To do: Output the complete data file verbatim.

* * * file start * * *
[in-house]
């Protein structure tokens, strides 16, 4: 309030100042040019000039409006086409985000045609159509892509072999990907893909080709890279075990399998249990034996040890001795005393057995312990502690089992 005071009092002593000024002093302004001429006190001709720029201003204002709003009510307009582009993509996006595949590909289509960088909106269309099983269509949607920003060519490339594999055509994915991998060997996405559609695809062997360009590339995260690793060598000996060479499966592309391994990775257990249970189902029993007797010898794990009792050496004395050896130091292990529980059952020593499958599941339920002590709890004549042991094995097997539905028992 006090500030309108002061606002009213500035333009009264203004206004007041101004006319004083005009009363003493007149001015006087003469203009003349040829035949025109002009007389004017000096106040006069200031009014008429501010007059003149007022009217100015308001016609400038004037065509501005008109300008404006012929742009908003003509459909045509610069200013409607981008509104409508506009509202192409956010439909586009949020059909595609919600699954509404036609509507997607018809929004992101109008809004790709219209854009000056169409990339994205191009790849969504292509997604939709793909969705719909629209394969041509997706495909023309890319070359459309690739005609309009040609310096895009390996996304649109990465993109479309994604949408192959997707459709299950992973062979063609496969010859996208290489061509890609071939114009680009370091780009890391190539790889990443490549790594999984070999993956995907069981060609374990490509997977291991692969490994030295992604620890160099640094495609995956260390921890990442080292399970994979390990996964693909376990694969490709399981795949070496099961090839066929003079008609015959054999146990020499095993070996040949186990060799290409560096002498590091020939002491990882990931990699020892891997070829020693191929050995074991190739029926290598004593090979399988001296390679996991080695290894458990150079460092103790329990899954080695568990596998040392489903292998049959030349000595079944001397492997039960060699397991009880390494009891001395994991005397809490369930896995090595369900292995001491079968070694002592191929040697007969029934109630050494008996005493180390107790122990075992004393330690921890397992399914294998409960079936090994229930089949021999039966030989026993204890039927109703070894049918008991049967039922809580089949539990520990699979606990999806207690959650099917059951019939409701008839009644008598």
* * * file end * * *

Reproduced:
[in-house]
């Protein structure tokens, strides 16, 4: 309030100042040019000039409006086409985000045609159509892509072999990907893909080709890279075990399998249990034996040890001795005393057995312990502690089992 005071009092002593000024002093302004001429006190001709720029201003204002709003009510307009582009993509996006595949590909289509960088909106269309099983269509949607920003060519490339594999055509994915991998060997996405559609695809062997360009590339995260690793060598000996060479499966592309391994990775257990249970189902029993007797010898794990009792050496004395050896130091292990529980059952020593499958599941339920002590709890004549042991094995097997539905028992 006090500030309108002061606002009213500035333009009264203004206004007041101004006319004083005009009363003493007149001015006087003469203009003349040829035949025109002009007389004017000096106040006069200031009014008429501010007059003149007022009217100015308001016609400038004037065509501005008109300008404006012929742009908003003509459909045509610069200013409607981008509104409508506009509202192409956010439909586009949020059909595609919600699954509404036609509507997607018809929004992101109008809004790709219209854009000056169409990339994205191009790849969504292509997604939709793909969705719909629209394969041509997706495909023309890319070359459309690739005609309009040609310096895009390996996304649109990465993109479309994604949408192959997707459709299950992973062979063609496969010859996208290489061509890609071939114009680009370091780009890391190539790889990443490549790594999984070999993956995907069981060609374990490509997977291991692969490994030295992604620890160099640094495609995956260390921890990442080292399970994979390990996964693909376990694969490709399981795949070496099961090839066929003079008609015959054999146990020499095993070996040949186990060799290409560096002498590091020939002491990882990931990699020892891997070829020693191929050995074991190739029926290598004593090979399988001296390679996991080695290894458990150079460092103790329990899954080695568990596998040392489903292998049959030349000595079944001397492997039960060699397991009880390494009891001395994991005397809490369930896995090595369900292995001491079968070694002592191929040697007969029934109630050494008996005493180390107790122990075992004393330690921890397992399914294998409960079936090994229930089949021999039966030989026993204890039927109703070894049918008991049967039922809580089949539990520990699979606990999806207690959650099917059951019939409701008839009644008598």